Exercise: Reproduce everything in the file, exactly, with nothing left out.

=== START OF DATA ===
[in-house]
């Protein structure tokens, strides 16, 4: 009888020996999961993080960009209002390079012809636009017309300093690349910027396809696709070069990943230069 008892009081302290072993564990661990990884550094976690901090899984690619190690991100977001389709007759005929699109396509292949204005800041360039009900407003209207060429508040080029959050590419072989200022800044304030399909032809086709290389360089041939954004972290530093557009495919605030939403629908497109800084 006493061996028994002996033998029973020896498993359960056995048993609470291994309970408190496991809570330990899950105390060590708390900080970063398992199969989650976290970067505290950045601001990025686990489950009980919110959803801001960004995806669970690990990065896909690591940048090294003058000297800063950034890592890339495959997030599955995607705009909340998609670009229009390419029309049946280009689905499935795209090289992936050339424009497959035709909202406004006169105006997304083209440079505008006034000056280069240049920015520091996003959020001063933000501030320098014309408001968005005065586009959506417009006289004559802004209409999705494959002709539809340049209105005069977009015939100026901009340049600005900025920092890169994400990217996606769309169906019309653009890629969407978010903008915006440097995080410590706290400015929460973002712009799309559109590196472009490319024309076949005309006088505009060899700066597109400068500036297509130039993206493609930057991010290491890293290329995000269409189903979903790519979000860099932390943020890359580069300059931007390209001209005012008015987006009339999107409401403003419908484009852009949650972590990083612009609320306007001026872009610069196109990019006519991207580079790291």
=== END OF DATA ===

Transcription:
[in-house]
């Protein structure tokens, strides 16, 4: 009888020996999961993080960009209002390079012809636009017309300093690349910027396809696709070069990943230069 008892009081302290072993564990661990990884550094976690901090899984690619190690991100977001389709007759005929699109396509292949204005800041360039009900407003209207060429508040080029959050590419072989200022800044304030399909032809086709290389360089041939954004972290530093557009495919605030939403629908497109800084 006493061996028994002996033998029973020896498993359960056995048993609470291994309970408190496991809570330990899950105390060590708390900080970063398992199969989650976290970067505290950045601001990025686990489950009980919110959803801001960004995806669970690990990065896909690591940048090294003058000297800063950034890592890339495959997030599955995607705009909340998609670009229009390419029309049946280009689905499935795209090289992936050339424009497959035709909202406004006169105006997304083209440079505008006034000056280069240049920015520091996003959020001063933000501030320098014309408001968005005065586009959506417009006289004559802004209409999705494959002709539809340049209105005069977009015939100026901009340049600005900025920092890169994400990217996606769309169906019309653009890629969407978010903008915006440097995080410590706290400015929460973002712009799309559109590196472009490319024309076949005309006088505009060899700066597109400068500036297509130039993206493609930057991010290491890293290329995000269409189903979903790519979000860099932390943020890359580069300059931007390209001209005012008015987006009339999107409401403003419908484009852009949650972590990083612009609320306007001026872009610069196109990019006519991207580079790291």